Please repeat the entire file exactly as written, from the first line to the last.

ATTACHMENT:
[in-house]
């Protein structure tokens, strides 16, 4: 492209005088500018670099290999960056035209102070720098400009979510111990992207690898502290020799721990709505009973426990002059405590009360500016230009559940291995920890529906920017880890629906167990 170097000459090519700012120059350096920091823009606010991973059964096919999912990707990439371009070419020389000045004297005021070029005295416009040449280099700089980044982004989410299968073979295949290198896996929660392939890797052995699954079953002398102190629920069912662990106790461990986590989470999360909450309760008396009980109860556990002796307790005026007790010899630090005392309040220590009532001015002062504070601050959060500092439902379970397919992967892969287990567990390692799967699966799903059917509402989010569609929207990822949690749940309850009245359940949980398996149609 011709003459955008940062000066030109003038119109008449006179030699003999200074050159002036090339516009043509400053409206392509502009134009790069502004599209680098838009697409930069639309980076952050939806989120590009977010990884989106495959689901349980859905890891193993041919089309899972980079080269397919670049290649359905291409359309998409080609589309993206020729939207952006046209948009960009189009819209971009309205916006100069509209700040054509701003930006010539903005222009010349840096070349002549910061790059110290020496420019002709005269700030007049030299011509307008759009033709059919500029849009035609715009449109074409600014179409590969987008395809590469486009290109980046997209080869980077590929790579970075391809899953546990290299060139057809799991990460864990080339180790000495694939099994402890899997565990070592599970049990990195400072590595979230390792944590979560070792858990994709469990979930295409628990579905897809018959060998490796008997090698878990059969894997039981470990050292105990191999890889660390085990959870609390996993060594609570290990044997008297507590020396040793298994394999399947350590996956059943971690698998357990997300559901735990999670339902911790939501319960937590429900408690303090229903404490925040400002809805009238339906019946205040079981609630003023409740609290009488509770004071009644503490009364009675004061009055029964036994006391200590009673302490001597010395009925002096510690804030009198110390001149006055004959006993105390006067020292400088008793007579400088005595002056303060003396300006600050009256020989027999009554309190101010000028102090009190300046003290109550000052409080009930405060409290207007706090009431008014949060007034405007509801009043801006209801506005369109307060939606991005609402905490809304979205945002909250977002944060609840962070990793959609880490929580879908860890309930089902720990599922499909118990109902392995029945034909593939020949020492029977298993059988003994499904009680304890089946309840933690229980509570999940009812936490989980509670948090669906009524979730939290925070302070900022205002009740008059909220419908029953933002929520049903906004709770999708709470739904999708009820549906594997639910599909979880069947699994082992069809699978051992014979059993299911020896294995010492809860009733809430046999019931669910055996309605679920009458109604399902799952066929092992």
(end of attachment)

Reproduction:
[in-house]
């Protein structure tokens, strides 16, 4: 492209005088500018670099290999960056035209102070720098400009979510111990992207690898502290020799721990709505009973426990002059405590009360500016230009559940291995920890529906920017880890629906167990 170097000459090519700012120059350096920091823009606010991973059964096919999912990707990439371009070419020389000045004297005021070029005295416009040449280099700089980044982004989410299968073979295949290198896996929660392939890797052995699954079953002398102190629920069912662990106790461990986590989470999360909450309760008396009980109860556990002796307790005026007790010899630090005392309040220590009532001015002062504070601050959060500092439902379970397919992967892969287990567990390692799967699966799903059917509402989010569609929207990822949690749940309850009245359940949980398996149609 011709003459955008940062000066030109003038119109008449006179030699003999200074050159002036090339516009043509400053409206392509502009134009790069502004599209680098838009697409930069639309980076952050939806989120590009977010990884989106495959689901349980859905890891193993041919089309899972980079080269397919670049290649359905291409359309998409080609589309993206020729939207952006046209948009960009189009819209971009309205916006100069509209700040054509701003930006010539903005222009010349840096070349002549910061790059110290020496420019002709005269700030007049030299011509307008759009033709059919500029849009035609715009449109074409600014179409590969987008395809590469486009290109980046997209080869980077590929790579970075391809899953546990290299060139057809799991990460864990080339180790000495694939099994402890899997565990070592599970049990990195400072590595979230390792944590979560070792858990994709469990979930295409628990579905897809018959060998490796008997090698878990059969894997039981470990050292105990191999890889660390085990959870609390996993060594609570290990044997008297507590020396040793298994394999399947350590996956059943971690698998357990997300559901735990999670339902911790939501319960937590429900408690303090229903404490925040400002809805009238339906019946205040079981609630003023409740609290009488509770004071009644503490009364009675004061009055029964036994006391200590009673302490001597010395009925002096510690804030009198110390001149006055004959006993105390006067020292400088008793007579400088005595002056303060003396300006600050009256020989027999009554309190101010000028102090009190300046003290109550000052409080009930405060409290207007706090009431008014949060007034405007509801009043801006209801506005369109307060939606991005609402905490809304979205945002909250977002944060609840962070990793959609880490929580879908860890309930089902720990599922499909118990109902392995029945034909593939020949020492029977298993059988003994499904009680304890089946309840933690229980509570999940009812936490989980509670948090669906009524979730939290925070302070900022205002009740008059909220419908029953933002929520049903906004709770999708709470739904999708009820549906594997639910599909979880069947699994082992069809699978051992014979059993299911020896294995010492809860009733809430046999019931669910055996309605679920009458109604399902799952066929092992």